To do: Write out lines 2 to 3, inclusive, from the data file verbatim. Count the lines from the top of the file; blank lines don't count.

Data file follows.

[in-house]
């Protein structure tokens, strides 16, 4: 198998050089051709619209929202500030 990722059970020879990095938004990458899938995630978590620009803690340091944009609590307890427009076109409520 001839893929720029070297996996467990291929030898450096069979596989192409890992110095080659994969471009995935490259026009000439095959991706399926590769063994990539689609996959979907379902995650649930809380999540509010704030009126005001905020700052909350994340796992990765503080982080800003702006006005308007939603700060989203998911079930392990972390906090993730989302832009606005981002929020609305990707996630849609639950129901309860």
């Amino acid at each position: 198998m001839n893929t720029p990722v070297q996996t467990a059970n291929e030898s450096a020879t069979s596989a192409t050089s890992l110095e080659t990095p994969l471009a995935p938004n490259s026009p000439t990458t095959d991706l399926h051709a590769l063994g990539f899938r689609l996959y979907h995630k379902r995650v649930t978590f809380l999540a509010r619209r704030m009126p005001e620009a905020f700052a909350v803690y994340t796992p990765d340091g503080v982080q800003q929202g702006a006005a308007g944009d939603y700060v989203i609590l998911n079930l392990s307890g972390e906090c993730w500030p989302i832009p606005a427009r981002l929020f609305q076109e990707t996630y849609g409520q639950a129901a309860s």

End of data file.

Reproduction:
């Protein structure tokens, strides 16, 4: 198998050089051709619209929202500030 990722059970020879990095938004990458899938995630978590620009803690340091944009609590307890427009076109409520 001839893929720029070297996996467990291929030898450096069979596989192409890992110095080659994969471009995935490259026009000439095959991706399926590769063994990539689609996959979907379902995650649930809380999540509010704030009126005001905020700052909350994340796992990765503080982080800003702006006005308007939603700060989203998911079930392990972390906090993730989302832009606005981002929020609305990707996630849609639950129901309860």
């Amino acid at each position: 198998m001839n893929t720029p990722v070297q996996t467990a059970n291929e030898s450096a020879t069979s596989a192409t050089s890992l110095e080659t990095p994969l471009a995935p938004n490259s026009p000439t990458t095959d991706l399926h051709a590769l063994g990539f899938r689609l996959y979907h995630k379902r995650v649930t978590f809380l999540a509010r619209r704030m009126p005001e620009a905020f700052a909350v803690y994340t796992p990765d340091g503080v982080q800003q929202g702006a006005a308007g944009d939603y700060v989203i609590l998911n079930l392990s307890g972390e906090c993730w500030p989302i832009p606005a427009r981002l929020f609305q076109e990707t996630y849609g409520q639950a129901a309860s």